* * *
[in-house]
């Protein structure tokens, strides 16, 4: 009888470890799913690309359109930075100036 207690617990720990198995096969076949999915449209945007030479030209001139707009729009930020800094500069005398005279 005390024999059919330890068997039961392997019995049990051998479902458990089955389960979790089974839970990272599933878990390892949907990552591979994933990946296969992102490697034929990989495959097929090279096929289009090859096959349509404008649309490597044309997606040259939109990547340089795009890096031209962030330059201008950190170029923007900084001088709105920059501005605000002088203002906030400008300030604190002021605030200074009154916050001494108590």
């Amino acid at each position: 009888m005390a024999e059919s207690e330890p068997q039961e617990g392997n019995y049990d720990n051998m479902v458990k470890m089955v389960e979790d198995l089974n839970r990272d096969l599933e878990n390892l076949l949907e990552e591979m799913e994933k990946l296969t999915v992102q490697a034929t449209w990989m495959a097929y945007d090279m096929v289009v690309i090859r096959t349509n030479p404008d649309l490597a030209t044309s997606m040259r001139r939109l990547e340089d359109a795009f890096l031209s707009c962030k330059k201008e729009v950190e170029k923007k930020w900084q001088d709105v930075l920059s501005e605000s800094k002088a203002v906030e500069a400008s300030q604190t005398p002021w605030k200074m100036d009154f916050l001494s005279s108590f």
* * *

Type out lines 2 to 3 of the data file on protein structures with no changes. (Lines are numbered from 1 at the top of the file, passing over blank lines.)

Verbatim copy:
């Protein structure tokens, strides 16, 4: 009888470890799913690309359109930075100036 207690617990720990198995096969076949999915449209945007030479030209001139707009729009930020800094500069005398005279 005390024999059919330890068997039961392997019995049990051998479902458990089955389960979790089974839970990272599933878990390892949907990552591979994933990946296969992102490697034929990989495959097929090279096929289009090859096959349509404008649309490597044309997606040259939109990547340089795009890096031209962030330059201008950190170029923007900084001088709105920059501005605000002088203002906030400008300030604190002021605030200074009154916050001494108590």
């Amino acid at each position: 009888m005390a024999e059919s207690e330890p068997q039961e617990g392997n019995y049990d720990n051998m479902v458990k470890m089955v389960e979790d198995l089974n839970r990272d096969l599933e878990n390892l076949l949907e990552e591979m799913e994933k990946l296969t999915v992102q490697a034929t449209w990989m495959a097929y945007d090279m096929v289009v690309i090859r096959t349509n030479p404008d649309l490597a030209t044309s997606m040259r001139r939109l990547e340089d359109a795009f890096l031209s707009c962030k330059k201008e729009v950190e170029k923007k930020w900084q001088d709105v930075l920059s501005e605000s800094k002088a203002v906030e500069a400008s300030q604190t005398p002021w605030k200074m100036d009154f916050l001494s005279s108590f």